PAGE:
FLIR thermal imaging cameras: Insight Fire Training tips

FLIR, the world’s leading manufacturer of thermal imaging cameras and therefore highly valued by rescue and firefighters, presents some key features of these special cameras


After the introduction of innovative thermal imaging cameras and the Ignite Cloud Service, FLIR gives us some important explanations on how they are used, especially for the benefit of firefighters

And it does so through Andy Starnes, the founder of Insight Fire Training, the US company that provides training for firefighters around the world on how to use thermal imaging cameras.

In thermal imaging, and therefore in FLIR cameras, as Insight Fire Training explains, the two most critical attributes are emissivity and distance to spot ratio.

However, these two areas are often overlooked, misunderstood, or shared completely incorrectly with firefighters.

For example, on the FLIR camera, many firefighters tend to read only the numerical temperature reading in the bottom right corner of the viewfinder, otherwise known as the ‘spot temperature’ or direct temperature measurement.

This is a rather dangerous issue: the spot temperature is a numerical representation of the average of a certain number of pixels within the focal point (or viewfinder) of the thermal imaging camera at a distance preset by the manufacturer.

This spot temperature is not an accurate representation of the overall environment.

As can be seen from the first photo, the focus is obviously warmer than 240 degrees Fahrenheit.


But the 240 degree spot temperature of the back wall is a rough calculation of the average pixel temperature within that spot, not an accurate representation of the general environment.

Looking at both photos, one can then see that the environments could be at a temperature higher than 500 degrees Fahrenheit.

In specific jargon, this is what is called ‘reading the palette’.

Firefighters are required, in this case, by means of the FLIR camera, to look at the overall picture

That is, they have to look at the overall incident and see the overall thermal environment.

Spot temperature, illustrates Andy Starnes of Insight Fire Training, is to be used for individual diagnostics (such as overhaul, detection of overheated components, etc.) and not for strategic decision-making.

The spot-to-spot distance ratio can be defined as the ability of the thermal imaging camera to successfully measure a spot temperature (the viewfinder or focal point) from a specific distance.

The effective range that most ICTs, including the FLIR thermal imaging camera, measure accurately is at the focal point, which is typically a 12-inch square.

This can be compared to a torch beam.

As you get closer to the wall with the torch, the beam becomes clearer and more precise.

Whereas, as one moves further away, the spot becomes larger and therefore less precise.

An individual with a TIC should be aware of the distance-to-point ratio of the TIC in order to accurately diagnose the thermal environment and read the entire image, not just the spot temperature.

There are two types of thermography in use today: quantitative and qualitative

We speak of quantitative type when the end user is looking for exact measurements where the parameters can be adjusted to match 2 degrees Celsius.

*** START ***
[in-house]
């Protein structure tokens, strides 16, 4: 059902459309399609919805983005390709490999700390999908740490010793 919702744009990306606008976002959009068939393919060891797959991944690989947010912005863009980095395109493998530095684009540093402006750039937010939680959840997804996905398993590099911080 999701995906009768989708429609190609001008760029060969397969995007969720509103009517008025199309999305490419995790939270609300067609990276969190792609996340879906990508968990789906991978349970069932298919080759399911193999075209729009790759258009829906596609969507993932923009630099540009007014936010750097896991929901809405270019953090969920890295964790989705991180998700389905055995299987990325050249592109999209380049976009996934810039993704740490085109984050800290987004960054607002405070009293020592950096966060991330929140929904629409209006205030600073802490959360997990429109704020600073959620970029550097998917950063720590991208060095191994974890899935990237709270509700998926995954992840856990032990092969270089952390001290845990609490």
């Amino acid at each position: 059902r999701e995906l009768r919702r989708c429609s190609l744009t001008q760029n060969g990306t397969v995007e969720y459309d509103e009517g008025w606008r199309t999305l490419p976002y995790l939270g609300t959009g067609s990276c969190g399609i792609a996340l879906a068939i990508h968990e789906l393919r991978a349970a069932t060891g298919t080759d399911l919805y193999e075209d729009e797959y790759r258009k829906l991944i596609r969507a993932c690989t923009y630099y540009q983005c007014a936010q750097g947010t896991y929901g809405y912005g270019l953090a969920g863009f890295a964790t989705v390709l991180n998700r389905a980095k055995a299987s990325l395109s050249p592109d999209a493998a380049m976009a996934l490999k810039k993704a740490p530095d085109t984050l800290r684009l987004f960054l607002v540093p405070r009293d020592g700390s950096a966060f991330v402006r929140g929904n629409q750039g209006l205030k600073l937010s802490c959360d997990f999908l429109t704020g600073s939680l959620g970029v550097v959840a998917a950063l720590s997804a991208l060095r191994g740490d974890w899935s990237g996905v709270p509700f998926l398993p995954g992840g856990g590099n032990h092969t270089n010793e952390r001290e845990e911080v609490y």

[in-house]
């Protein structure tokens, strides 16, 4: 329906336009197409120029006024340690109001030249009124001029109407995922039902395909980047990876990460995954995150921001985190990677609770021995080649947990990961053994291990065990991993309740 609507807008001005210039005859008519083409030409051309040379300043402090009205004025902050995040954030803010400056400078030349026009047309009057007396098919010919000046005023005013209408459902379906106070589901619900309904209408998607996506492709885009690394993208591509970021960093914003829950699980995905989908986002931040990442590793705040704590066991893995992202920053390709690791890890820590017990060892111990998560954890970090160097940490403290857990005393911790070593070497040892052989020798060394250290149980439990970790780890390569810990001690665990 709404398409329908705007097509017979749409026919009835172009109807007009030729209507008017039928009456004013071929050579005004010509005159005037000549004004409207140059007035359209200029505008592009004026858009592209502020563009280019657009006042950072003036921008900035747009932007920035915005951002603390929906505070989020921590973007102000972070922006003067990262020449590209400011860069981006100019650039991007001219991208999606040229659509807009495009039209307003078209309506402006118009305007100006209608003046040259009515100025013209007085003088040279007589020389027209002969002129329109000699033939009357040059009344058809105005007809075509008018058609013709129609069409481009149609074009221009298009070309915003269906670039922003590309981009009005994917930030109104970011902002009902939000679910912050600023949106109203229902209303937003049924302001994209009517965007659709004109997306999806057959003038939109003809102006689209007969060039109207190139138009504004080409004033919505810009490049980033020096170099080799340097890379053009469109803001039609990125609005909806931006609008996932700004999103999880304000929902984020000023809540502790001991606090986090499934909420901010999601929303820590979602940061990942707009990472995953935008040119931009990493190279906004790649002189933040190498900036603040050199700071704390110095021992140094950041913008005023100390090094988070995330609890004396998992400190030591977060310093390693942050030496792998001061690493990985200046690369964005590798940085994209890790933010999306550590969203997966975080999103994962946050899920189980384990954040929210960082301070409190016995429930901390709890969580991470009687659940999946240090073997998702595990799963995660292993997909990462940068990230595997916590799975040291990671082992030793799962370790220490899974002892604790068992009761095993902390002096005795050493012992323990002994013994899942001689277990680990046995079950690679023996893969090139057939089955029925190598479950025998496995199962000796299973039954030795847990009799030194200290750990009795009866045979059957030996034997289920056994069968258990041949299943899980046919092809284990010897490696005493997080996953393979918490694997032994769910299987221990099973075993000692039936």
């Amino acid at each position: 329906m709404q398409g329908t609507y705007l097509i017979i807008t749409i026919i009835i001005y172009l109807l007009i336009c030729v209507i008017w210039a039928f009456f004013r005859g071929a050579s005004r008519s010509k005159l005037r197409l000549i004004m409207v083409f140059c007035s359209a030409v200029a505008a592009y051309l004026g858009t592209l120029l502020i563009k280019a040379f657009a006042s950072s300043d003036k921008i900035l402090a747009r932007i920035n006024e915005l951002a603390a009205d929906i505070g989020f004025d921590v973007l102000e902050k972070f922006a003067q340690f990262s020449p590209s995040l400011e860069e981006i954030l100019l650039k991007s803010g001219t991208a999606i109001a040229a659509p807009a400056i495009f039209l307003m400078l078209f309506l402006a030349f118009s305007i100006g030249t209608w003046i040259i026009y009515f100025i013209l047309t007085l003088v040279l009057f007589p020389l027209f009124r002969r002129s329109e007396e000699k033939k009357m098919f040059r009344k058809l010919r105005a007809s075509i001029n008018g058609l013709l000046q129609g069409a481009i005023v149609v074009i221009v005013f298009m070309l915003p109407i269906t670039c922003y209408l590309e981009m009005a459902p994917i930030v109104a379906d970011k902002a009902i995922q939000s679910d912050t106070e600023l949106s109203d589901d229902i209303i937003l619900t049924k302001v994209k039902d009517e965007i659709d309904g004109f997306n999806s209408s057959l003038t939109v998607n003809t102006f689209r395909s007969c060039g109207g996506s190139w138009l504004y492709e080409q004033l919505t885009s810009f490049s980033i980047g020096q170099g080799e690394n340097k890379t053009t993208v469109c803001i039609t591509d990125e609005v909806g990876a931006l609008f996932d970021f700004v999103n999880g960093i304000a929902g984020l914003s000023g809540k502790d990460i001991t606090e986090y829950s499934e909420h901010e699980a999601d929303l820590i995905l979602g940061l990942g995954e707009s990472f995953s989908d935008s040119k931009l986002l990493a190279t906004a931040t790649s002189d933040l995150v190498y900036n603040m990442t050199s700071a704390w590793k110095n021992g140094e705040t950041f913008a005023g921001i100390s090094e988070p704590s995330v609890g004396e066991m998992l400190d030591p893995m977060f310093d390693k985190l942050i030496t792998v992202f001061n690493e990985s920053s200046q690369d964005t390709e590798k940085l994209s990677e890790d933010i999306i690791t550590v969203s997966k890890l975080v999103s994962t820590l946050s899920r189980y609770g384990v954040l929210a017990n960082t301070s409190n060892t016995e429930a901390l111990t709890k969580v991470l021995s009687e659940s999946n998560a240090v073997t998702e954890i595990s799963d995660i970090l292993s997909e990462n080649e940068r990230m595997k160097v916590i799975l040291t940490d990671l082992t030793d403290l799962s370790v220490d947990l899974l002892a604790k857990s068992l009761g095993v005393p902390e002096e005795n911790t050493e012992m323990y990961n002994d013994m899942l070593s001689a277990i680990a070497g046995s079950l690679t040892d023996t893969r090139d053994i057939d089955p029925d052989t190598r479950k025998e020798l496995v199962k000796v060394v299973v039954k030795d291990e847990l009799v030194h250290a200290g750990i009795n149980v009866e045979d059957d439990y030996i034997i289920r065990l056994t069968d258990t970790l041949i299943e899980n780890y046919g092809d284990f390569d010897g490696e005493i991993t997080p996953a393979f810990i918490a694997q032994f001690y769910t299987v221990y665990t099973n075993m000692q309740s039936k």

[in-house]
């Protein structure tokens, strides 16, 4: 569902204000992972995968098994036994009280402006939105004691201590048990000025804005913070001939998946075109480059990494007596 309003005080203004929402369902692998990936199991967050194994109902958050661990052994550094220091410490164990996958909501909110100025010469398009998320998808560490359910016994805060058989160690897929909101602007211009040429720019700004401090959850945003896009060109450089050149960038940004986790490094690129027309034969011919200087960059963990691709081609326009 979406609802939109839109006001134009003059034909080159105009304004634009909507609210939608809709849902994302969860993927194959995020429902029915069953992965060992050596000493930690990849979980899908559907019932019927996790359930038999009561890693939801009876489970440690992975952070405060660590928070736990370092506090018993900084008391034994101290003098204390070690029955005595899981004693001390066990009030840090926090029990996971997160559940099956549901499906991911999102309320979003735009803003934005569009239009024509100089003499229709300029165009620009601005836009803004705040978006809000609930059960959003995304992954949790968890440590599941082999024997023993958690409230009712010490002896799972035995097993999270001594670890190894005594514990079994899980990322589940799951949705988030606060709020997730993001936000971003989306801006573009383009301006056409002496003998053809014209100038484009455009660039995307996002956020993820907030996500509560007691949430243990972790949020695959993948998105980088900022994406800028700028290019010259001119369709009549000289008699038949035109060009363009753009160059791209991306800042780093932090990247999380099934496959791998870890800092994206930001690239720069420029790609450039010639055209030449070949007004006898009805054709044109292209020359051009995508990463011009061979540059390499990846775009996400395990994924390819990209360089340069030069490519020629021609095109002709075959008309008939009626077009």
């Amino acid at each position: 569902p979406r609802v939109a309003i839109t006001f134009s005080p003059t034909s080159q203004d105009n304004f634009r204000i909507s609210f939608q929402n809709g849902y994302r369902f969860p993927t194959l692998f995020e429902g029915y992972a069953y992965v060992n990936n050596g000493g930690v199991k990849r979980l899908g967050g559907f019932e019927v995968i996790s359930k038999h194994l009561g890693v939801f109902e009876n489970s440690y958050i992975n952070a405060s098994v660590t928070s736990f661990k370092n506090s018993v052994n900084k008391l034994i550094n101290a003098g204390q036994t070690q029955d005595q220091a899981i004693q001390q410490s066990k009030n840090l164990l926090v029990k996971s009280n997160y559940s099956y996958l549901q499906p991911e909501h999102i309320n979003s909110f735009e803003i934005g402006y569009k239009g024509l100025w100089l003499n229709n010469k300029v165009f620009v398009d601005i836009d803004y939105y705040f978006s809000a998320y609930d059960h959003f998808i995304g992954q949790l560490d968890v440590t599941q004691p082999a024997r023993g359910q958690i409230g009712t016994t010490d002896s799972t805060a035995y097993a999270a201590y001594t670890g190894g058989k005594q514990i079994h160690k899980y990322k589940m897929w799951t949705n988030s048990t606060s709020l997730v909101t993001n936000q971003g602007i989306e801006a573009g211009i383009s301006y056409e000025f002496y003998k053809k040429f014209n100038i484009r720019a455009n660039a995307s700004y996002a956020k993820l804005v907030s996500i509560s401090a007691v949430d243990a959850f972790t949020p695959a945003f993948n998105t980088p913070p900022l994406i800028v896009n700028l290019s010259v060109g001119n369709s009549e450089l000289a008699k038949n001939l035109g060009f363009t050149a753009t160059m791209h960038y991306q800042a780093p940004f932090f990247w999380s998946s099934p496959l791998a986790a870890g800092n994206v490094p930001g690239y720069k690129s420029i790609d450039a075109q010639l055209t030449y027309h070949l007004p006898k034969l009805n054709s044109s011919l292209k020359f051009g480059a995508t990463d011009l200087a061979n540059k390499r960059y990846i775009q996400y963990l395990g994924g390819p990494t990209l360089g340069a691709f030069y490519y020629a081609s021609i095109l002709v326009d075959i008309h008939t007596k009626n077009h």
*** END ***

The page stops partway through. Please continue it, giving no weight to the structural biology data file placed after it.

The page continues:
Whereas, qualitative thermography reads what are known as apparent temperatures, which are estimates due to the lack of adjustment by end users for the following parameters:

A) Focus

– Distance

– Emissivity

– Temperature range

B) Reflected apparent temperature

– Transmissivity

– Ambient temperature

C) Atmospheric attenuation (humidity, wind, etc.).

Furthermore, many firefighters and researchers fail to understand that firefighters’ ICTs are not radiometric devices.

This means that the data is not stored as a radiometric jpeg or video that would allow someone to analyse each pixel as a temperature measurement.

This is the norm for an industrial thermal camera, and therefore also for the FLIR camera, used for quantitative thermography

For example, a firefighter observing a structure at 30 feet can see temperatures at 71 degrees, but when within 10 feet the temperatures are 300 degrees.

This is because IR energy dissipates due to distance and other factors along with the ICT’s ability to effectively ‘see’ within a certain distance. In general, the longer the distance-to-point ratio, the better the resolution.

Firefighters must remember that this measurement is an average of the pixels within that area and, unlike typical thermography-based measurements, there are many variables between the firefighter and the target that, as mentioned earlier, can affect the accuracy of this measurement.

Note on the following slide how the temperature measurement can vary depending on emissivity.


If a firefighter is viewing a stainless steel refrigerator and has a spot temperature reading of 200 degrees Fahrenheit, the actual temperature would be 563 degrees Fahrenheit.

Notice in the Max Fire Box video, what happens when we point the TIC as the shiny diamond-plated surface compared to the inside of the box itself.

In short, low-emissivity objects cannot be trusted.

A firefighter must learn to interpret the image present, in this case on the FLIR camera, based on his knowledge of what he is looking at with a solid understanding of the limitations of what he is looking at.

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